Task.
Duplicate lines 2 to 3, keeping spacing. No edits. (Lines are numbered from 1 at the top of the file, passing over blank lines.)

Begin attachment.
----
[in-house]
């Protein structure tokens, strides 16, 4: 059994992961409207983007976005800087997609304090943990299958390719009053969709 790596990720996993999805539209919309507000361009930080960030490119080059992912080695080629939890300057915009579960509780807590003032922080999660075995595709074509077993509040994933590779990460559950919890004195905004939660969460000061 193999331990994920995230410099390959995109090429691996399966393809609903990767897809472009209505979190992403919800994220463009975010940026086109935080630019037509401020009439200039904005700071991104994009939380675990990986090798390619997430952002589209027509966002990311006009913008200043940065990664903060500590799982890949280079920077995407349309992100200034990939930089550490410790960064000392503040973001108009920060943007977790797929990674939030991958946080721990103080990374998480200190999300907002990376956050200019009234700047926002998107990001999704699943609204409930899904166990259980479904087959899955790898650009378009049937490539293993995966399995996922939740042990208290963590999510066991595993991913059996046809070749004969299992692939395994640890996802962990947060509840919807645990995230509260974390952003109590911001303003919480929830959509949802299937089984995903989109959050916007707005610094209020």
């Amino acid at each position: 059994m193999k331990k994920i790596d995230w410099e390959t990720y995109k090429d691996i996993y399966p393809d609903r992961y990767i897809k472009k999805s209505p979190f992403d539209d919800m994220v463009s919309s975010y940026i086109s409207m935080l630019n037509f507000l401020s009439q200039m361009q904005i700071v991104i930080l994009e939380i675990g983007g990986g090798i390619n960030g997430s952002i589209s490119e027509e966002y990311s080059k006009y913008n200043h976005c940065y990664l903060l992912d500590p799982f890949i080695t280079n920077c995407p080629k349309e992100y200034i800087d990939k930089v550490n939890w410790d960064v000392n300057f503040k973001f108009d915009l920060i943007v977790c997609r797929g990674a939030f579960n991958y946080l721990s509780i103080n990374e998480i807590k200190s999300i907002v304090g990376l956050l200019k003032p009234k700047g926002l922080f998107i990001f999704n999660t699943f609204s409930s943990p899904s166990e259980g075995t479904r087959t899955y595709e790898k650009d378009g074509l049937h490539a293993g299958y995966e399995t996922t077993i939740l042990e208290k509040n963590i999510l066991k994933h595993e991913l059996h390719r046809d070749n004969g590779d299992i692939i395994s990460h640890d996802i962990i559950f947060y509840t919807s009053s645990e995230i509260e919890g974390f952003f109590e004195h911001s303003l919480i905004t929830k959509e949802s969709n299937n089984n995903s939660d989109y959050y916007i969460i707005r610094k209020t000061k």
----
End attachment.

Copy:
């Protein structure tokens, strides 16, 4: 059994992961409207983007976005800087997609304090943990299958390719009053969709 790596990720996993999805539209919309507000361009930080960030490119080059992912080695080629939890300057915009579960509780807590003032922080999660075995595709074509077993509040994933590779990460559950919890004195905004939660969460000061 193999331990994920995230410099390959995109090429691996399966393809609903990767897809472009209505979190992403919800994220463009975010940026086109935080630019037509401020009439200039904005700071991104994009939380675990990986090798390619997430952002589209027509966002990311006009913008200043940065990664903060500590799982890949280079920077995407349309992100200034990939930089550490410790960064000392503040973001108009920060943007977790797929990674939030991958946080721990103080990374998480200190999300907002990376956050200019009234700047926002998107990001999704699943609204409930899904166990259980479904087959899955790898650009378009049937490539293993995966399995996922939740042990208290963590999510066991595993991913059996046809070749004969299992692939395994640890996802962990947060509840919807645990995230509260974390952003109590911001303003919480929830959509949802299937089984995903989109959050916007707005610094209020």
């Amino acid at each position: 059994m193999k331990k994920i790596d995230w410099e390959t990720y995109k090429d691996i996993y399966p393809d609903r992961y990767i897809k472009k999805s209505p979190f992403d539209d919800m994220v463009s919309s975010y940026i086109s409207m935080l630019n037509f507000l401020s009439q200039m361009q904005i700071v991104i930080l994009e939380i675990g983007g990986g090798i390619n960030g997430s952002i589209s490119e027509e966002y990311s080059k006009y913008n200043h976005c940065y990664l903060l992912d500590p799982f890949i080695t280079n920077c995407p080629k349309e992100y200034i800087d990939k930089v550490n939890w410790d960064v000392n300057f503040k973001f108009d915009l920060i943007v977790c997609r797929g990674a939030f579960n991958y946080l721990s509780i103080n990374e998480i807590k200190s999300i907002v304090g990376l956050l200019k003032p009234k700047g926002l922080f998107i990001f999704n999660t699943f609204s409930s943990p899904s166990e259980g075995t479904r087959t899955y595709e790898k650009d378009g074509l049937h490539a293993g299958y995966e399995t996922t077993i939740l042990e208290k509040n963590i999510l066991k994933h595993e991913l059996h390719r046809d070749n004969g590779d299992i692939i395994s990460h640890d996802i962990i559950f947060y509840t919807s009053s645990e995230i509260e919890g974390f952003f109590e004195h911001s303003l919480i905004t929830k959509e949802s969709n299937n089984n995903s939660d989109y959050y916007i969460i707005r610094k209020t000061k």